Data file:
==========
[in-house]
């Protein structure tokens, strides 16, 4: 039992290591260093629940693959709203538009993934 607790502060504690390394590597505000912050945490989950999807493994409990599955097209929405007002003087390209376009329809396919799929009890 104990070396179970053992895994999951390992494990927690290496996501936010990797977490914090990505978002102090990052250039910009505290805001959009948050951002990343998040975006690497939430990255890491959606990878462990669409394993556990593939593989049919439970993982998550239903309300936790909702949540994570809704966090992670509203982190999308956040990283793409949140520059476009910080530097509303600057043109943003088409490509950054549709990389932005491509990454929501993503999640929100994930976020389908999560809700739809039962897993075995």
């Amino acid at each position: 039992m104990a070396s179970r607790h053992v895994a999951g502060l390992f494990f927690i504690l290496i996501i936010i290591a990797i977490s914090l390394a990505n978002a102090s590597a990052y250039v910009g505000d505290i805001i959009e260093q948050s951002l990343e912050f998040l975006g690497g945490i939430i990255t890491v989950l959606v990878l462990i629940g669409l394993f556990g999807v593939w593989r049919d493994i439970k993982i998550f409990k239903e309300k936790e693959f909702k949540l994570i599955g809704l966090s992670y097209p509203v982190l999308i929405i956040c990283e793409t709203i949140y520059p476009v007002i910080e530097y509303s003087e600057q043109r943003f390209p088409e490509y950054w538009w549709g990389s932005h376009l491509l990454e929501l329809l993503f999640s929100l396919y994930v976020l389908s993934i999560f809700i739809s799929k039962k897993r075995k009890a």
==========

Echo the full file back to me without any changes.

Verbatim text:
[in-house]
């Protein structure tokens, strides 16, 4: 039992290591260093629940693959709203538009993934 607790502060504690390394590597505000912050945490989950999807493994409990599955097209929405007002003087390209376009329809396919799929009890 104990070396179970053992895994999951390992494990927690290496996501936010990797977490914090990505978002102090990052250039910009505290805001959009948050951002990343998040975006690497939430990255890491959606990878462990669409394993556990593939593989049919439970993982998550239903309300936790909702949540994570809704966090992670509203982190999308956040990283793409949140520059476009910080530097509303600057043109943003088409490509950054549709990389932005491509990454929501993503999640929100994930976020389908999560809700739809039962897993075995």
């Amino acid at each position: 039992m104990a070396s179970r607790h053992v895994a999951g502060l390992f494990f927690i504690l290496i996501i936010i290591a990797i977490s914090l390394a990505n978002a102090s590597a990052y250039v910009g505000d505290i805001i959009e260093q948050s951002l990343e912050f998040l975006g690497g945490i939430i990255t890491v989950l959606v990878l462990i629940g669409l394993f556990g999807v593939w593989r049919d493994i439970k993982i998550f409990k239903e309300k936790e693959f909702k949540l994570i599955g809704l966090s992670y097209p509203v982190l999308i929405i956040c990283e793409t709203i949140y520059p476009v007002i910080e530097y509303s003087e600057q043109r943003f390209p088409e490509y950054w538009w549709g990389s932005h376009l491509l990454e929501l329809l993503f999640s929100l396919y994930v976020l389908s993934i999560f809700i739809s799929k039962k897993r075995k009890a």